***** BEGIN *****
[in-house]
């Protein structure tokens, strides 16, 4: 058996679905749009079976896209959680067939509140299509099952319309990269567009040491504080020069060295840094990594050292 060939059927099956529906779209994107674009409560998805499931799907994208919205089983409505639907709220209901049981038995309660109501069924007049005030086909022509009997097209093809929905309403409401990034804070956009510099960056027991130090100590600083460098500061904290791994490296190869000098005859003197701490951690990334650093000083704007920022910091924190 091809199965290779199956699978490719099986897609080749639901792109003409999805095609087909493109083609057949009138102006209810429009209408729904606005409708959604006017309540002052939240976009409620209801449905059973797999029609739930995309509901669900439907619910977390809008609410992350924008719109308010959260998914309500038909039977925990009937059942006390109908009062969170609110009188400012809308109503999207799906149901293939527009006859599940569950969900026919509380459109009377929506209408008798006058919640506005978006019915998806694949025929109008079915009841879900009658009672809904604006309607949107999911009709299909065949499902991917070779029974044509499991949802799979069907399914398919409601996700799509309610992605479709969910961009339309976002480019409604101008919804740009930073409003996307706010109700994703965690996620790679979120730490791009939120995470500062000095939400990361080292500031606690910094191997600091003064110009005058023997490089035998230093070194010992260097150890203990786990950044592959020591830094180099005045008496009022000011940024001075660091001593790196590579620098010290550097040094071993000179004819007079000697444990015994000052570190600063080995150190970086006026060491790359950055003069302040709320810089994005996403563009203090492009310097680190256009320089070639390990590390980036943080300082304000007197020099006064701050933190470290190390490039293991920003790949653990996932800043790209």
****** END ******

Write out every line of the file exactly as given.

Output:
[in-house]
């Protein structure tokens, strides 16, 4: 058996679905749009079976896209959680067939509140299509099952319309990269567009040491504080020069060295840094990594050292 060939059927099956529906779209994107674009409560998805499931799907994208919205089983409505639907709220209901049981038995309660109501069924007049005030086909022509009997097209093809929905309403409401990034804070956009510099960056027991130090100590600083460098500061904290791994490296190869000098005859003197701490951690990334650093000083704007920022910091924190 091809199965290779199956699978490719099986897609080749639901792109003409999805095609087909493109083609057949009138102006209810429009209408729904606005409708959604006017309540002052939240976009409620209801449905059973797999029609739930995309509901669900439907619910977390809008609410992350924008719109308010959260998914309500038909039977925990009937059942006390109908009062969170609110009188400012809308109503999207799906149901293939527009006859599940569950969900026919509380459109009377929506209408008798006058919640506005978006019915998806694949025929109008079915009841879900009658009672809904604006309607949107999911009709299909065949499902991917070779029974044509499991949802799979069907399914398919409601996700799509309610992605479709969910961009339309976002480019409604101008919804740009930073409003996307706010109700994703965690996620790679979120730490791009939120995470500062000095939400990361080292500031606690910094191997600091003064110009005058023997490089035998230093070194010992260097150890203990786990950044592959020591830094180099005045008496009022000011940024001075660091001593790196590579620098010290550097040094071993000179004819007079000697444990015994000052570190600063080995150190970086006026060491790359950055003069302040709320810089994005996403563009203090492009310097680190256009320089070639390990590390980036943080300082304000007197020099006064701050933190470290190390490039293991920003790949653990996932800043790209």